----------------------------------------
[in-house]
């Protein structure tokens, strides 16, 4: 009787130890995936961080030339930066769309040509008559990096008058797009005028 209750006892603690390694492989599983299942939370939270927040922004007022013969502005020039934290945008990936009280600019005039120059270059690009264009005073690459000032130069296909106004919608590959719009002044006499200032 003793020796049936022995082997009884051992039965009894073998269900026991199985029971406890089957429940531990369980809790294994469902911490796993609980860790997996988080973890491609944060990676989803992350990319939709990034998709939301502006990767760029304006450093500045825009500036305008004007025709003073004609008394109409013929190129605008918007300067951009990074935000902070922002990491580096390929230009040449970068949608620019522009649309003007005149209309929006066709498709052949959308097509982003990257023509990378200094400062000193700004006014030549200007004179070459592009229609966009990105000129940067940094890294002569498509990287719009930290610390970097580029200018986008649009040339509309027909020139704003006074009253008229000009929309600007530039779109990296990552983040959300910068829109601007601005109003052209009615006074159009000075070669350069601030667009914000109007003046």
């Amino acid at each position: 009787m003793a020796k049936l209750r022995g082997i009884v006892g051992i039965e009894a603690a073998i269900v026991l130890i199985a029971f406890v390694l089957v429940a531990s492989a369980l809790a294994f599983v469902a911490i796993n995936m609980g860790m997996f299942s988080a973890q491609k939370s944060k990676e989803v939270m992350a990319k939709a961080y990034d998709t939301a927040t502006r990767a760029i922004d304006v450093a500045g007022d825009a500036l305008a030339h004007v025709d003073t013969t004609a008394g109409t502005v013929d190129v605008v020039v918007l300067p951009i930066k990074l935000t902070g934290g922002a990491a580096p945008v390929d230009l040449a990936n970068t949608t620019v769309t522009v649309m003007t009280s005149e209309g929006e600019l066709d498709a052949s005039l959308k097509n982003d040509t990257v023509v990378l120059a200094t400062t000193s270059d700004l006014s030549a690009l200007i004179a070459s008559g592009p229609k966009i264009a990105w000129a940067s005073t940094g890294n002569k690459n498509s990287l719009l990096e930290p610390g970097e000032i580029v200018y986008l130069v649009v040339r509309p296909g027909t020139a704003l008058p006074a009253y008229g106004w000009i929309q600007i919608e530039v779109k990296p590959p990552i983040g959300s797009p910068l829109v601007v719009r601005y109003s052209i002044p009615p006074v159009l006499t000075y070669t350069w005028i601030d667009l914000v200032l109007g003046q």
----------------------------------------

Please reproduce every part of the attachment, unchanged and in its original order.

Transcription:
[in-house]
């Protein structure tokens, strides 16, 4: 009787130890995936961080030339930066769309040509008559990096008058797009005028 209750006892603690390694492989599983299942939370939270927040922004007022013969502005020039934290945008990936009280600019005039120059270059690009264009005073690459000032130069296909106004919608590959719009002044006499200032 003793020796049936022995082997009884051992039965009894073998269900026991199985029971406890089957429940531990369980809790294994469902911490796993609980860790997996988080973890491609944060990676989803992350990319939709990034998709939301502006990767760029304006450093500045825009500036305008004007025709003073004609008394109409013929190129605008918007300067951009990074935000902070922002990491580096390929230009040449970068949608620019522009649309003007005149209309929006066709498709052949959308097509982003990257023509990378200094400062000193700004006014030549200007004179070459592009229609966009990105000129940067940094890294002569498509990287719009930290610390970097580029200018986008649009040339509309027909020139704003006074009253008229000009929309600007530039779109990296990552983040959300910068829109601007601005109003052209009615006074159009000075070669350069601030667009914000109007003046």
């Amino acid at each position: 009787m003793a020796k049936l209750r022995g082997i009884v006892g051992i039965e009894a603690a073998i269900v026991l130890i199985a029971f406890v390694l089957v429940a531990s492989a369980l809790a294994f599983v469902a911490i796993n995936m609980g860790m997996f299942s988080a973890q491609k939370s944060k990676e989803v939270m992350a990319k939709a961080y990034d998709t939301a927040t502006r990767a760029i922004d304006v450093a500045g007022d825009a500036l305008a030339h004007v025709d003073t013969t004609a008394g109409t502005v013929d190129v605008v020039v918007l300067p951009i930066k990074l935000t902070g934290g922002a990491a580096p945008v390929d230009l040449a990936n970068t949608t620019v769309t522009v649309m003007t009280s005149e209309g929006e600019l066709d498709a052949s005039l959308k097509n982003d040509t990257v023509v990378l120059a200094t400062t000193s270059d700004l006014s030549a690009l200007i004179a070459s008559g592009p229609k966009i264009a990105w000129a940067s005073t940094g890294n002569k690459n498509s990287l719009l990096e930290p610390g970097e000032i580029v200018y986008l130069v649009v040339r509309p296909g027909t020139a704003l008058p006074a009253y008229g106004w000009i929309q600007i919608e530039v779109k990296p590959p990552i983040g959300s797009p910068l829109v601007v719009r601005y109003s052209i002044p009615p006074v159009l006499t000075y070669t350069w005028i601030d667009l914000v200032l109007g003046q």